Nadine Dorries suggests Dominic Raab should resign to fight bullying allegations
Nadine Dorries has suggested that Dominic Raab, her former Cabinet colleague, should resign from his front bench role to fight an “avalanche” of bullying accusations.
Ms Dorries, who was culture secretary when she served with Mr Raab under Boris Johnson, said she had “very positive” experiences working with him but predicted that he would step back.
She said: “If I were Dominic Raab and I was under this avalanche of accusations being made against me, I think I would want to stand down, I would want to dedicate my time to clearing my name and refuting those allegations. And I think Dominic’s probably going to get to that position pretty soon.”
Mr Raab, the Deputy Prime Minister and Justice Secretary, is under mounting pressure over an investigation into his conduct towards staff. He has denied any wrongdoing, saying in the Commons in November: “I am confident that I have behaved professionally throughout.”
Separately, Ms Dorries interviewed Mr Johnson on TalkTV, with the former prime minister accusing Vladimir Putin of overseeing acts of terrorism.
Discussing a recent visit to Ukraine, Mr Johnson said: “I went out, like so many others have done, it was incredible to see it for myself. I saw blocks of flats that had been obliterated by 500 kilo bombs, of no conceivable military value to Putin.
“He does it purely as an act of terrorism. This is still going on, you know, across the front line. He’s continuing to wipe out towns. He’s absolutely merciless. He has no respect for the laws of war, or human life. So we have to give them the kit they need to fight him and to send Putin back whence he came.”
Mr Johnson said he still talks to Rishi Sunak, whose resignation triggered the ministerial walk-out that led to his ousting from Downing Street, but did not give details.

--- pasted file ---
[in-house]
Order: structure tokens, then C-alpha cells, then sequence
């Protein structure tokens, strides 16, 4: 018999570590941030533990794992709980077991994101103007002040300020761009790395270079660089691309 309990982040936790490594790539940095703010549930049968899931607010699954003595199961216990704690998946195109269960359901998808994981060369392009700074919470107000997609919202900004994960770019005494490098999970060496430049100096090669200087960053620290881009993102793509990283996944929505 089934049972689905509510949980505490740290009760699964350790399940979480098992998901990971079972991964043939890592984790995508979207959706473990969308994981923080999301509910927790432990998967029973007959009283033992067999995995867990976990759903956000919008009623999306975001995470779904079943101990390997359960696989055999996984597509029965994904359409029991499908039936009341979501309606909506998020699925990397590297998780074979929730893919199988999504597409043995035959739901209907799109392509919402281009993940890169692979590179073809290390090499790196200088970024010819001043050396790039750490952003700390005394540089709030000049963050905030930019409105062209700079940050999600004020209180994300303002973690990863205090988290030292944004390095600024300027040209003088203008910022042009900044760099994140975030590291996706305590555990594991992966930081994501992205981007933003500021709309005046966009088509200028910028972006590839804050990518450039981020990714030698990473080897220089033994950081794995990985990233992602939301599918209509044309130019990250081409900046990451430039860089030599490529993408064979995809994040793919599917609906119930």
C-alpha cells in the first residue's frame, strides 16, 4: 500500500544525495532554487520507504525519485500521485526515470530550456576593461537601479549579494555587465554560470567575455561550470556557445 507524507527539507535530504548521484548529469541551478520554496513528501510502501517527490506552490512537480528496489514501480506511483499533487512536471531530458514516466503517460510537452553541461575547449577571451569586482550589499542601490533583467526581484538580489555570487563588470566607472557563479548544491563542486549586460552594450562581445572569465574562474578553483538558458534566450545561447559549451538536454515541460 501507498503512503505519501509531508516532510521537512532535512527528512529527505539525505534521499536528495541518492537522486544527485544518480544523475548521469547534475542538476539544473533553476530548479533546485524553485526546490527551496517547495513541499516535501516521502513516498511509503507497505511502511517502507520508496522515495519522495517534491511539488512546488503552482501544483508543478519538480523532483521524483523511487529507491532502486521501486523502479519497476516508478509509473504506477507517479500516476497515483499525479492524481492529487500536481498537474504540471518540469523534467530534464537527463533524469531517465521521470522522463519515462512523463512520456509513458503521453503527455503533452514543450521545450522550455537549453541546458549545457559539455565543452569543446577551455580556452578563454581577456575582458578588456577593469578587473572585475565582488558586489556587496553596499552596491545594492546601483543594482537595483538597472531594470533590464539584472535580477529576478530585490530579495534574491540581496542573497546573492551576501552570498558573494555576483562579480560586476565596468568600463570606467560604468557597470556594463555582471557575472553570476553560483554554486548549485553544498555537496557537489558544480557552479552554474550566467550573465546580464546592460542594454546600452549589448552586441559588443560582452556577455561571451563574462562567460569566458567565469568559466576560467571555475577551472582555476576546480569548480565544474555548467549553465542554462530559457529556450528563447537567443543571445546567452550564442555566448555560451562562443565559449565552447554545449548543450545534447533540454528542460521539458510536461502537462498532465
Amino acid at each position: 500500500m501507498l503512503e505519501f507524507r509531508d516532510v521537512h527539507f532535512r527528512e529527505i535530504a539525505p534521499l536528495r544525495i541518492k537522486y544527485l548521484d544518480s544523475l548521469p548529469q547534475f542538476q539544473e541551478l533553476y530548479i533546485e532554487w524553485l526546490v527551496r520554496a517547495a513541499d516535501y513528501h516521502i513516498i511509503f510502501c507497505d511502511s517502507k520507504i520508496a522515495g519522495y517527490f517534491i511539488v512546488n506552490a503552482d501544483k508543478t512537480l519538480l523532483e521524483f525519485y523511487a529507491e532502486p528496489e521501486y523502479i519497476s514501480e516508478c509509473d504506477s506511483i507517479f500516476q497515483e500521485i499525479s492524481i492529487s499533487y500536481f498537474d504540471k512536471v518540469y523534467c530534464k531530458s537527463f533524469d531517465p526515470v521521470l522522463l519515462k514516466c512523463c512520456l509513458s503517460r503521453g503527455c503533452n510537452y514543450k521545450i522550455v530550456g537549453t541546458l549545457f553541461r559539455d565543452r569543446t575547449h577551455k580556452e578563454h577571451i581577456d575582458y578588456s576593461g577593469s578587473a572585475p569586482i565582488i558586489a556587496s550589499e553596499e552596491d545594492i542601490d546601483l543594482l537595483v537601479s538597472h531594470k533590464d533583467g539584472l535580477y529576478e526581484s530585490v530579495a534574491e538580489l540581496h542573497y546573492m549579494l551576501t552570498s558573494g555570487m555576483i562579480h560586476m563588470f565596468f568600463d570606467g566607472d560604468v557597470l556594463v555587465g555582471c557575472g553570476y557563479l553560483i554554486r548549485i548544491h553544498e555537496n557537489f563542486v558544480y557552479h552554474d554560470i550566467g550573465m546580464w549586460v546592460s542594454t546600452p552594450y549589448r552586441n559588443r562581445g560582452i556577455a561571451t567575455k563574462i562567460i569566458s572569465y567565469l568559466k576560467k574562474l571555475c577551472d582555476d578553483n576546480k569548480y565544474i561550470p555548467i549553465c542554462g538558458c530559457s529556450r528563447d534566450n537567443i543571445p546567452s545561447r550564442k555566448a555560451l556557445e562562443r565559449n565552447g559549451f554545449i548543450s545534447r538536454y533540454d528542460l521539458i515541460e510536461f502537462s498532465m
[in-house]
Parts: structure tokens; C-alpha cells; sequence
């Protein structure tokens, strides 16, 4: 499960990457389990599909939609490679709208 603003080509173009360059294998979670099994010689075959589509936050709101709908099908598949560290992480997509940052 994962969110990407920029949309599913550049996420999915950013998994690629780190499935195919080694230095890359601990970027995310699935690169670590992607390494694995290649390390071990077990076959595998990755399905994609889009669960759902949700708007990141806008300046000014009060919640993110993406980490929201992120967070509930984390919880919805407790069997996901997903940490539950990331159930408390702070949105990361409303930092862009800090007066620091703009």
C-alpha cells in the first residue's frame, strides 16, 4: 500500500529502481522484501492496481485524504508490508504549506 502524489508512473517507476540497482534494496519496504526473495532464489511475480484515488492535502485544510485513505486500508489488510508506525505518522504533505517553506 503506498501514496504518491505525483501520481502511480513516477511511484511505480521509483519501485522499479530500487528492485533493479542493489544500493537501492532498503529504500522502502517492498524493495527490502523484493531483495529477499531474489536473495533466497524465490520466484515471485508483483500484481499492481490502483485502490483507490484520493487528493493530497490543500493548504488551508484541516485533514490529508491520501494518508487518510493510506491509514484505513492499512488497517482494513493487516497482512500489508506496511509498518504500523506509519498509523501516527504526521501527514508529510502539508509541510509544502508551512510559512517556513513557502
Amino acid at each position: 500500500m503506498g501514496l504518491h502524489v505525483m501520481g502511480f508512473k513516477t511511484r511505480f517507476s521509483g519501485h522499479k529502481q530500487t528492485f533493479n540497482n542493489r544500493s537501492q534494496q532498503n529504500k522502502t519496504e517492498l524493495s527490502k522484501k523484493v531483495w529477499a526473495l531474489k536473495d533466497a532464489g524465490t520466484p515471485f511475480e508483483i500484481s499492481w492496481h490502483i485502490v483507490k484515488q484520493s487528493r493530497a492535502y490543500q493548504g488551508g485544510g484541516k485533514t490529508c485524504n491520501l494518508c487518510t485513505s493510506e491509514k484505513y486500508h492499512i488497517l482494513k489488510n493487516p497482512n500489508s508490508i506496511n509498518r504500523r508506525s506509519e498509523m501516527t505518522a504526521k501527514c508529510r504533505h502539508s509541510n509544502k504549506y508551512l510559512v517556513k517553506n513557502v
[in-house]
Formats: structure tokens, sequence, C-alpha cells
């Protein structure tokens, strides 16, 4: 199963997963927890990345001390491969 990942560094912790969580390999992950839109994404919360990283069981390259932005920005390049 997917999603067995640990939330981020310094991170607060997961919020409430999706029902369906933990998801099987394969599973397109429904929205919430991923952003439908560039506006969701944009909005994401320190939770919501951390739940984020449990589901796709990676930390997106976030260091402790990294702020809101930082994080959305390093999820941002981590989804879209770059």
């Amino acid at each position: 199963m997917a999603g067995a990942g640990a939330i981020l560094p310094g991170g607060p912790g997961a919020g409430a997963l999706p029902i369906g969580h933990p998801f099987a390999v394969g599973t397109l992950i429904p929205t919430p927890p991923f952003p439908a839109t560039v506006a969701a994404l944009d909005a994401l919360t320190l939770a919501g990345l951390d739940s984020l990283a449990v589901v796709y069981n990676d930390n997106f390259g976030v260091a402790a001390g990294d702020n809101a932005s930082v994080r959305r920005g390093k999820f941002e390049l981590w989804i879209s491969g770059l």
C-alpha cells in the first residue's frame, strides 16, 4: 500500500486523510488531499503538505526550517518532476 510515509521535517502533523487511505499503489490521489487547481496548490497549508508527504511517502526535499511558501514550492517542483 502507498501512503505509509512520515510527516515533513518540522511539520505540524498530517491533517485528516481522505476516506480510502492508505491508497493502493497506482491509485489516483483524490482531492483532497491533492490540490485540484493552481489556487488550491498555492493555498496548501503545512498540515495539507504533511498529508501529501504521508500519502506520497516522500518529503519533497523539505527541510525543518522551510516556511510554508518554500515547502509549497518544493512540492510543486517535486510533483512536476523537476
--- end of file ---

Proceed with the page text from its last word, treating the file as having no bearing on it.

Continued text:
He countered Ms Dorries’ suggestion that Mr Sunak was a “submarine prime minister”, saying: “He’s been on TV a lot more than me lately, I can tell you that much for free.”
Mr Johnson also issued a warning about the Brexit policy Sir Keir Starmer’s Labour would pursue if it won office at the next general election, expected to be held in 2024.
He said: “I think that you’d have a very interesting situation. They would be gravitationally sucked back into the orbit of the EU. I think that’d be very wrong for the country. It would lose us a lot of opportunities that we currently have.”
Mr Johnson – who, according to allies, still hopes for a return to the premiership if the opportunity arises – said he believed that the Tories could still win the next election.
Opinion polls currently put Labour more than 20 percentage points ahead of Conservatives.
But the ex-prime minister said: “The fact is that the Conservative Party can certainly win the next election. Yes, absolutely.
“We’ve got almost two years to go before there has to be an election. You don’t have to have an election until January 2025. So that’s almost two years.
“I fought the ‘97 election, I was there and I remember what it was like. It was really, really tough. You would feel this movement of voters, actively who wanted Tony Blair, and that is just not happening now. I don’t feel it.
“Old Sir Crasharooney Snoozefest, the human bollard – Keir Starmer, that is – he thinks that he’s going to get people to vote Labour just by standing there and doing nothing. It’s not going to happen.
“The economy will start to improve, inflation will come down, people will reward the Conservative party, they will reward the Government for being sensible, for cutting their taxes and for getting things done that they need done.”
Mr Sunak has appointed Adam Tolley KC, an outside lawyer, to investigate complaints about Mr Raab. No date has been given for the completion of the investigation.
The Prime Minister has insisted that he was not aware of any “formal complaints” about Mr Raab before he gave him the Cabinet roles in October. However, Downing Street spokesmen have not denied that he was aware of “informal” complaints. It means much will depend on the definition of the word “formal”.
The Times reported on Thursday that Simon Case, Britain’s most senior civil servant, was aware of a written complaint about Mr Raab’s conduct before his appointments.